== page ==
This book is more interesting than that of Hari. 
    The climate of Shillong is colder than Darjeeling. 
    We went there, and he proves this courage. 


The Pronoun in italics in the above sentences has been using indefinitely.
They don’t refer to any person or thing on particular but are used in a general way.
Hence that’s are calling indefinite pronouns. Indefinite pronouns can not be replaced by him. him, his. 
  1.  One should love his country =Incorrect
  2. One should love one’s  country = correct
  3. One must do one’s duty.
  4. One does not know when one will die. 
  5. Some are born great.
  6. Everybody praised his courage. 


Read the following sentences :

   Each of you will get a prize. 
  Each of the girls was given a reward. 
  Either of you will be selected. 
  Neither of them was present. 
Each, Either, neither in the above sentences are calling  Distributive Pronoun because they refer to pronouns or things taken singly or one at a time.
Hence they are always singular and are followed by singular verbs. 
Note :
1. Each refers to every one of a number of a person’s or things have taken separately. 
2. Either and Neither can be used only when speaking about two persons or things. 
3. When speaking about more than two persons or things, any, no one, none should be used. 
      I don’t like any of these pens. 
      No one came forward to help the poor man.
Also, note that the Distributive pronouns may also be used as Distributive Adjectives. 


 Read the following sentences :
      The two brothers love each other. 
      The boys of this class quarrelled with one another. 
Each other and one another in the above two sentences express or show a mutual or reciprocal relationship. Hence they are calling Reciprocal Pronouns. 
Note that each other is usually used in speaking of two persons or things and one another when speaking about more than two. 
        The two boys loved one another= incorrect 
       The two boys loved each other = Correct 
      We must trust each other = incorrect.
      We must trust one other =correct. 


Read the following sentences :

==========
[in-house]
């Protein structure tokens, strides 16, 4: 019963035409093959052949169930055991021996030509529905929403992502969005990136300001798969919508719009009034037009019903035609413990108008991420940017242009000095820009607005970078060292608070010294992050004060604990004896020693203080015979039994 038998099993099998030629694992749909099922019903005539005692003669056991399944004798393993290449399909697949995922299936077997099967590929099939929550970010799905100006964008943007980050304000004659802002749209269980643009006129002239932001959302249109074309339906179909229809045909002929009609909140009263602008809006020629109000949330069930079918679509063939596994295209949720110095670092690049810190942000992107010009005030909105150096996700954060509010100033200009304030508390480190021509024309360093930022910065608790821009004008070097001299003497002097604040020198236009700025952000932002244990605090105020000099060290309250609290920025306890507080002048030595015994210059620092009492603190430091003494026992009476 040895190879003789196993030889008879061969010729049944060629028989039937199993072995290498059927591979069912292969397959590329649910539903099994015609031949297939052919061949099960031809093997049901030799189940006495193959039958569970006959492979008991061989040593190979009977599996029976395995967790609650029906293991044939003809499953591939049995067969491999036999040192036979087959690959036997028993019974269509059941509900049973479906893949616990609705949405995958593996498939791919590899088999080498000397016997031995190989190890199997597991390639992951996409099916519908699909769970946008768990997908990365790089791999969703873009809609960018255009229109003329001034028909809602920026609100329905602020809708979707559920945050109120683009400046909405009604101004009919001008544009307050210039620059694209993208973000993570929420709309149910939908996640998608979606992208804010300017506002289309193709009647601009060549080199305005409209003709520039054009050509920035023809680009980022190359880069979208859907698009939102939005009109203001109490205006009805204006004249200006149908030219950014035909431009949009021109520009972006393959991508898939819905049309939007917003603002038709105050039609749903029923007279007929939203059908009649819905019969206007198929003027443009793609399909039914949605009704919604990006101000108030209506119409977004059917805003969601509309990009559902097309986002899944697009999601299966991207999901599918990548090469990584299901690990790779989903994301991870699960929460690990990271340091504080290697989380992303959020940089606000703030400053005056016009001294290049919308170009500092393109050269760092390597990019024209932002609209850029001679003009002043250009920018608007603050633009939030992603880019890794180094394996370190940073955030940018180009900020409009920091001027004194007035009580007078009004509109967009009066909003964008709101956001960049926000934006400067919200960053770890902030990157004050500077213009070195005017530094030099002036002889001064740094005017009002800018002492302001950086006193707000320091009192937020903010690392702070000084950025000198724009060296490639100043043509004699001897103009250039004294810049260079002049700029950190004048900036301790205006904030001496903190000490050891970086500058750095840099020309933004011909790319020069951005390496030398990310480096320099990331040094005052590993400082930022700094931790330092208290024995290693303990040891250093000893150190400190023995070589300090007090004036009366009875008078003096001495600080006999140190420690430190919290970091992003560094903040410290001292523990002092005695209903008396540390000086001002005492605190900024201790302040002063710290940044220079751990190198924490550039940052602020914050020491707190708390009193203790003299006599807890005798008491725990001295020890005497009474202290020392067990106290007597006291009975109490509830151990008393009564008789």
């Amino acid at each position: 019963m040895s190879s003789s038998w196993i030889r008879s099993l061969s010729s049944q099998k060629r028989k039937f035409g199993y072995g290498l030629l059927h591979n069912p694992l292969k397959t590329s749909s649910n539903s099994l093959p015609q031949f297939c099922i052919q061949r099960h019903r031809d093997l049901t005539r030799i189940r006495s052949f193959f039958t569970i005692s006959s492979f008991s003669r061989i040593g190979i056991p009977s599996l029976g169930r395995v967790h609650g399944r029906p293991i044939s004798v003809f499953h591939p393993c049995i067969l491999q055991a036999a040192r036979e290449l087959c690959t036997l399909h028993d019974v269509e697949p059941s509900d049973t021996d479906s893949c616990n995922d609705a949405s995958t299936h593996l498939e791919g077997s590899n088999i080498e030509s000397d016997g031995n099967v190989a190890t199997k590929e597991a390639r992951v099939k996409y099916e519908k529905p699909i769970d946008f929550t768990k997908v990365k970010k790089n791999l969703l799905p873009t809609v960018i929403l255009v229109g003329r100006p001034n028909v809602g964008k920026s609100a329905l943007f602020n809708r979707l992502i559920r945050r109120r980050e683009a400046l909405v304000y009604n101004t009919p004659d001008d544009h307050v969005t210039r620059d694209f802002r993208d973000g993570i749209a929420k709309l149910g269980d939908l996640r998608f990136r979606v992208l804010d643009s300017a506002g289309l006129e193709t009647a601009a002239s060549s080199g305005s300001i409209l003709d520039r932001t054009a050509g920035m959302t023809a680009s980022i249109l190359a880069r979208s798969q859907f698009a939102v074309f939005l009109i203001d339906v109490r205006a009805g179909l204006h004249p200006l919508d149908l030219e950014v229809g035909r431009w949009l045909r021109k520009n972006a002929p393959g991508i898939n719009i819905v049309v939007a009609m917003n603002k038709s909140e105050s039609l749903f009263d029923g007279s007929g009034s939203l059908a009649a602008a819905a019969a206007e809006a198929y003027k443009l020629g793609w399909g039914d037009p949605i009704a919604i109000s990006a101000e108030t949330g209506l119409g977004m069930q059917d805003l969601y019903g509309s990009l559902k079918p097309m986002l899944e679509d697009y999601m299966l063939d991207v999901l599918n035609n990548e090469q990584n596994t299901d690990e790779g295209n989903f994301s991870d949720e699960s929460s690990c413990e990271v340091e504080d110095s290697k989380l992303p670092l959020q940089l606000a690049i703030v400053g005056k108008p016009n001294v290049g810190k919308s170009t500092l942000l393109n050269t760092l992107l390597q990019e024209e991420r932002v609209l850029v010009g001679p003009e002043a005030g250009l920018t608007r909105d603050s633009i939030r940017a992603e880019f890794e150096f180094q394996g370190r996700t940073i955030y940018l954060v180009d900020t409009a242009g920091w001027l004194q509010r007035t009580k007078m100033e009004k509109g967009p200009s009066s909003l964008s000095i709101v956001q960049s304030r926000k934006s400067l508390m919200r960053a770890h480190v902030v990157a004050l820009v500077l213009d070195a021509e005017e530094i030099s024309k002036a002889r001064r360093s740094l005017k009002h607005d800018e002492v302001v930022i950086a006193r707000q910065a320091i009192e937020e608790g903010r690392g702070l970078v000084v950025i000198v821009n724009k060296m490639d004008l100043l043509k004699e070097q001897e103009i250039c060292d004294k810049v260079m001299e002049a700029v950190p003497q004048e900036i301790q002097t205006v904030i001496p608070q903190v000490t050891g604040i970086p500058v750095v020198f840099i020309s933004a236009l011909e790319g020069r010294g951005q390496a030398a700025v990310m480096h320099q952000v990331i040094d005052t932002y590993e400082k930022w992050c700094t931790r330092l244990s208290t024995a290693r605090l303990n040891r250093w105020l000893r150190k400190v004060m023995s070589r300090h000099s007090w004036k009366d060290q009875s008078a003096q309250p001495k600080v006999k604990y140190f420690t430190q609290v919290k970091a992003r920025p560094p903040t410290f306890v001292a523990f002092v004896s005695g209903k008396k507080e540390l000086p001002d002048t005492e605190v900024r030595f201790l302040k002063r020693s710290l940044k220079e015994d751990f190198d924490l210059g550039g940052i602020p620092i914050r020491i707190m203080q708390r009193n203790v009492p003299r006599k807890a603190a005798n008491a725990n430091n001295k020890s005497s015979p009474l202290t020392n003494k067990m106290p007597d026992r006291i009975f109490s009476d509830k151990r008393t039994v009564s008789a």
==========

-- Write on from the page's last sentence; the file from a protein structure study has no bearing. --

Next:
Who are you?
      What do you want here? 
     What is this? 
      Whose is this pen? 
In the above sentences the pronoun in italics been using for asking questions. They are called interrogative Pronouns. 
Note :
  1.  Interrogative pronouns are using in indirect speech in asking indirect questions
       I asked who he was. 
       He asked the boy which book he liked. 
       Tell me what you saw there.
2. The interrogative pronouns what and which may be used as interrogative adjectives when they are using before a noun which they qualify. 
        What concession do you want? 
        What reason can you give for this?


   Read the following sentences :
   The boy who stood first in my friend
    This is the pen that I lost. 
    Tell me what you want? 
Who, whom, whose, which, that, what, as, but in the above sentences have been using in place of nouns. Again each of them has connected two clauses.  They are calling relatives Pronoun because they stand in place of a noun and also join sentences or clauses. 
Note that the Relative Pronouns have the same form for singular and plural. Take the first example above. The relative pronoun who is doing the function of Beth’s pronoun and a conjunction. The above sentences can be split as :
       The boy is my friend. 
       He stood first. 
Here the relative pronoun who has been used in place of the Noun ‘boy’.
Again it has connected the two sentences by acting as conjunction. Hence my it is a Relative Pronoun. 
The noun or pronoun to which a relative refers to is calling it’s
In the above sentence the noun ‘boy’ is the antecedent of the relative pronoun ‘who’.